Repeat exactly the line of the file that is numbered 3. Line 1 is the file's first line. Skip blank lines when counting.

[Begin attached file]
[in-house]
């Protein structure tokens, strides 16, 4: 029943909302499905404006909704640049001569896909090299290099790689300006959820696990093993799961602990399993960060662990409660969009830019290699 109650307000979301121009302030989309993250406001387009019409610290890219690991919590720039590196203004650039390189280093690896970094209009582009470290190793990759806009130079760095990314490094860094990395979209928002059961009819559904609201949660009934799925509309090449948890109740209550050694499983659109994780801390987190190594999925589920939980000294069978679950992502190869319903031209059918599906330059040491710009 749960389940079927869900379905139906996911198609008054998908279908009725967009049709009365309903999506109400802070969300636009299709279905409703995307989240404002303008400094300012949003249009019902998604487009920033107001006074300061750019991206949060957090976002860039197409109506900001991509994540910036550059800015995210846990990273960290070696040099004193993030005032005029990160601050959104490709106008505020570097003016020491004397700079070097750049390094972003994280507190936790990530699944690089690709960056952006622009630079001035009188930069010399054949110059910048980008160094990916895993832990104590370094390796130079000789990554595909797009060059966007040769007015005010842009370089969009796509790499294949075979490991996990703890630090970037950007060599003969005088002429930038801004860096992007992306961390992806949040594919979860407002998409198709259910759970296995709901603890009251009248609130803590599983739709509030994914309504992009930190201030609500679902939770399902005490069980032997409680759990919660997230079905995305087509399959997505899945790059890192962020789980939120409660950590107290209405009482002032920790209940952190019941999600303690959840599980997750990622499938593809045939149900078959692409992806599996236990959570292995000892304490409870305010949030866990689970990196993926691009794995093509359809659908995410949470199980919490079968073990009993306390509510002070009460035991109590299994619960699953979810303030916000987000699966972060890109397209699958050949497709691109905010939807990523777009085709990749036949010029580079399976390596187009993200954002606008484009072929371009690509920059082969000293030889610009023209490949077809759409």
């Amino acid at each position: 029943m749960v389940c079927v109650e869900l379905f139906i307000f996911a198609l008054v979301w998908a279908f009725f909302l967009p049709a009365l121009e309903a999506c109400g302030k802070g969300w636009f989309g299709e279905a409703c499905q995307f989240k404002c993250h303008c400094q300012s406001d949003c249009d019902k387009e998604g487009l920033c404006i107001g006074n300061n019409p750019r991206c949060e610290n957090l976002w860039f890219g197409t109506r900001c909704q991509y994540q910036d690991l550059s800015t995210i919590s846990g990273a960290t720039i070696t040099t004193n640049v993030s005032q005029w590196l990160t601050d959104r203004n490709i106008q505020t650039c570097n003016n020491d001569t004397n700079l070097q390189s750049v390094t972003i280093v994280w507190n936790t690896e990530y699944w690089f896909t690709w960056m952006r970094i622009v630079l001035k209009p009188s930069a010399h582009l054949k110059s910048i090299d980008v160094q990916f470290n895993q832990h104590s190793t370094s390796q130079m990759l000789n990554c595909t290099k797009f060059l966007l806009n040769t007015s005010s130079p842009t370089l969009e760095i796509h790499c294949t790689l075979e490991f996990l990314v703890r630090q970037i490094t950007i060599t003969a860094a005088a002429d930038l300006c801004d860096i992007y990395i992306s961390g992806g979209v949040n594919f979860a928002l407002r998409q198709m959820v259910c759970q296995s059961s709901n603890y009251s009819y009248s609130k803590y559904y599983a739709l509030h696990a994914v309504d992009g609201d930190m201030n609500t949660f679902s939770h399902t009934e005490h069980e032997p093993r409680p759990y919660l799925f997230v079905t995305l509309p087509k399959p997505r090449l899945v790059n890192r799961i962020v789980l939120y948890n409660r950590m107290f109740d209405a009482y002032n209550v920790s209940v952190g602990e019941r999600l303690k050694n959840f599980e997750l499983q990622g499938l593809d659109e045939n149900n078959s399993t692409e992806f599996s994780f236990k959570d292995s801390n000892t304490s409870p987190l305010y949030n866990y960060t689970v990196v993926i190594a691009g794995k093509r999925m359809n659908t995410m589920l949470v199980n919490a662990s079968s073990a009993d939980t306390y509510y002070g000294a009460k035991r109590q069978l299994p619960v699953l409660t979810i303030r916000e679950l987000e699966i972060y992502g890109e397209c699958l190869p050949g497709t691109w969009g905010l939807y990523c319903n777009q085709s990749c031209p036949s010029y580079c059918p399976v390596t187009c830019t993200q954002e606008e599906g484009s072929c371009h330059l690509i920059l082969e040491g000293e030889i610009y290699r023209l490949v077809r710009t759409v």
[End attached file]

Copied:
């Amino acid at each position: 029943m749960v389940c079927v109650e869900l379905f139906i307000f996911a198609l008054v979301w998908a279908f009725f909302l967009p049709a009365l121009e309903a999506c109400g302030k802070g969300w636009f989309g299709e279905a409703c499905q995307f989240k404002c993250h303008c400094q300012s406001d949003c249009d019902k387009e998604g487009l920033c404006i107001g006074n300061n019409p750019r991206c949060e610290n957090l976002w860039f890219g197409t109506r900001c909704q991509y994540q910036d690991l550059s800015t995210i919590s846990g990273a960290t720039i070696t040099t004193n640049v993030s005032q005029w590196l990160t601050d959104r203004n490709i106008q505020t650039c570097n003016n020491d001569t004397n700079l070097q390189s750049v390094t972003i280093v994280w507190n936790t690896e990530y699944w690089f896909t690709w960056m952006r970094i622009v630079l001035k209009p009188s930069a010399h582009l054949k110059s910048i090299d980008v160094q990916f470290n895993q832990h104590s190793t370094s390796q130079m990759l000789n990554c595909t290099k797009f060059l966007l806009n040769t007015s005010s130079p842009t370089l969009e760095i796509h790499c294949t790689l075979e490991f996990l990314v703890r630090q970037i490094t950007i060599t003969a860094a005088a002429d930038l300006c801004d860096i992007y990395i992306s961390g992806g979209v949040n594919f979860a928002l407002r998409q198709m959820v259910c759970q296995s059961s709901n603890y009251s009819y009248s609130k803590y559904y599983a739709l509030h696990a994914v309504d992009g609201d930190m201030n609500t949660f679902s939770h399902t009934e005490h069980e032997p093993r409680p759990y919660l799925f997230v079905t995305l509309p087509k399959p997505r090449l899945v790059n890192r799961i962020v789980l939120y948890n409660r950590m107290f109740d209405a009482y002032n209550v920790s209940v952190g602990e019941r999600l303690k050694n959840f599980e997750l499983q990622g499938l593809d659109e045939n149900n078959s399993t692409e992806f599996s994780f236990k959570d292995s801390n000892t304490s409870p987190l305010y949030n866990y960060t689970v990196v993926i190594a691009g794995k093509r999925m359809n659908t995410m589920l949470v199980n919490a662990s079968s073990a009993d939980t306390y509510y002070g000294a009460k035991r109590q069978l299994p619960v699953l409660t979810i303030r916000e679950l987000e699966i972060y992502g890109e397209c699958l190869p050949g497709t691109w969009g905010l939807y990523c319903n777009q085709s990749c031209p036949s010029y580079c059918p399976v390596t187009c830019t993200q954002e606008e599906g484009s072929c371009h330059l690509i920059l082969e040491g000293e030889i610009y290699r023209l490949v077809r710009t759409v």